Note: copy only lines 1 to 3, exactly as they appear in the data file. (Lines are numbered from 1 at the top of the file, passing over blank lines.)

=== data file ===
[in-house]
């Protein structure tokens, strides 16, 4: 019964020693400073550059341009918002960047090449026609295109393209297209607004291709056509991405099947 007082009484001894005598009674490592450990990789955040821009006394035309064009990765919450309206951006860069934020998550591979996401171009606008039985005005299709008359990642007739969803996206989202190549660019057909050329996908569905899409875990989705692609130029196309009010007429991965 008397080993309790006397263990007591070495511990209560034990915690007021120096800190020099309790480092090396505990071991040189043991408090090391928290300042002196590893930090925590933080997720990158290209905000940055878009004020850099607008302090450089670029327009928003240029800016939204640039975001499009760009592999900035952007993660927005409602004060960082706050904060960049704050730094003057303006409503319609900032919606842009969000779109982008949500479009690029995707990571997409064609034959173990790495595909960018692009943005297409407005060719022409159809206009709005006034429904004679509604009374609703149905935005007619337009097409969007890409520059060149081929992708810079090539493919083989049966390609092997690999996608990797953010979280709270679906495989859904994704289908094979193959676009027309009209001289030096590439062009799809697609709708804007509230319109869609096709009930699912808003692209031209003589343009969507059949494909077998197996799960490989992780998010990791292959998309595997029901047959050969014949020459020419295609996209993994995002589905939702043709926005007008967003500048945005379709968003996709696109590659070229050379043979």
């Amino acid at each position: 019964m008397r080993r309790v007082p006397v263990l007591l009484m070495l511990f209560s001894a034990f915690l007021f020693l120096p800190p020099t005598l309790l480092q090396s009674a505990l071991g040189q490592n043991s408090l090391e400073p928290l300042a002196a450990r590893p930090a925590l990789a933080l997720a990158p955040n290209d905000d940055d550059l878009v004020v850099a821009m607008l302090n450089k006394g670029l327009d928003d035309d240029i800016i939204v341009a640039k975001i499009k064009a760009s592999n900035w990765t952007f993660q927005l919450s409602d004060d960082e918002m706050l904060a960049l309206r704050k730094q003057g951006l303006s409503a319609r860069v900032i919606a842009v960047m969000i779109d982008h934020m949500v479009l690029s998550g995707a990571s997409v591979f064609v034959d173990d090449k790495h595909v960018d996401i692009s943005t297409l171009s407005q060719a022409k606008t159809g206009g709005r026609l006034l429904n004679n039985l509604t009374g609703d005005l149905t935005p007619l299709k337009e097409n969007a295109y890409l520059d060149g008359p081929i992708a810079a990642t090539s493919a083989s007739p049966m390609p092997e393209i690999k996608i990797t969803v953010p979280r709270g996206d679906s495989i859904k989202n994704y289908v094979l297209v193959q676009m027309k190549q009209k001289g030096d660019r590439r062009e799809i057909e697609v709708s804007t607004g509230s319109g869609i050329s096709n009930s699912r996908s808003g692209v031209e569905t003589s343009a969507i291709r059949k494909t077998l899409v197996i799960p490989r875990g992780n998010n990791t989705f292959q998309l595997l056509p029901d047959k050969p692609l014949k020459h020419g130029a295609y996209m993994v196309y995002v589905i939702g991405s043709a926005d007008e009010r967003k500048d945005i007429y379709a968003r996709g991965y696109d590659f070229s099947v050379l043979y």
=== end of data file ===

[in-house]
């Protein structure tokens, strides 16, 4: 019964020693400073550059341009918002960047090449026609295109393209297209607004291709056509991405099947 007082009484001894005598009674490592450990990789955040821009006394035309064009990765919450309206951006860069934020998550591979996401171009606008039985005005299709008359990642007739969803996206989202190549660019057909050329996908569905899409875990989705692609130029196309009010007429991965 008397080993309790006397263990007591070495511990209560034990915690007021120096800190020099309790480092090396505990071991040189043991408090090391928290300042002196590893930090925590933080997720990158290209905000940055878009004020850099607008302090450089670029327009928003240029800016939204640039975001499009760009592999900035952007993660927005409602004060960082706050904060960049704050730094003057303006409503319609900032919606842009969000779109982008949500479009690029995707990571997409064609034959173990790495595909960018692009943005297409407005060719022409159809206009709005006034429904004679509604009374609703149905935005007619337009097409969007890409520059060149081929992708810079090539493919083989049966390609092997690999996608990797953010979280709270679906495989859904994704289908094979193959676009027309009209001289030096590439062009799809697609709708804007509230319109869609096709009930699912808003692209031209003589343009969507059949494909077998197996799960490989992780998010990791292959998309595997029901047959050969014949020459020419295609996209993994995002589905939702043709926005007008967003500048945005379709968003996709696109590659070229050379043979």
């Amino acid at each position: 019964m008397r080993r309790v007082p006397v263990l007591l009484m070495l511990f209560s001894a034990f915690l007021f020693l120096p800190p020099t005598l309790l480092q090396s009674a505990l071991g040189q490592n043991s408090l090391e400073p928290l300042a002196a450990r590893p930090a925590l990789a933080l997720a990158p955040n290209d905000d940055d550059l878009v004020v850099a821009m607008l302090n450089k006394g670029l327009d928003d035309d240029i800016i939204v341009a640039k975001i499009k064009a760009s592999n900035w990765t952007f993660q927005l919450s409602d004060d960082e918002m706050l904060a960049l309206r704050k730094q003057g951006l303006s409503a319609r860069v900032i919606a842009v960047m969000i779109d982008h934020m949500v479009l690029s998550g995707a990571s997409v591979f064609v034959d173990d090449k790495h595909v960018d996401i692009s943005t297409l171009s407005q060719a022409k606008t159809g206009g709005r026609l006034l429904n004679n039985l509604t009374g609703d005005l149905t935005p007619l299709k337009e097409n969007a295109y890409l520059d060149g008359p081929i992708a810079a990642t090539s493919a083989s007739p049966m390609p092997e393209i690999k996608i990797t969803v953010p979280r709270g996206d679906s495989i859904k989202n994704y289908v094979l297209v193959q676009m027309k190549q009209k001289g030096d660019r590439r062009e799809i057909e697609v709708s804007t607004g509230s319109g869609i050329s096709n009930s699912r996908s808003g692209v031209e569905t003589s343009a969507i291709r059949k494909t077998l899409v197996i799960p490989r875990g992780n998010n990791t989705f292959q998309l595997l056509p029901d047959k050969p692609l014949k020459h020419g130029a295609y996209m993994v196309y995002v589905i939702g991405s043709a926005d007008e009010r967003k500048d945005i007429y379709a968003r996709g991965y696109d590659f070229s099947v050379l043979y």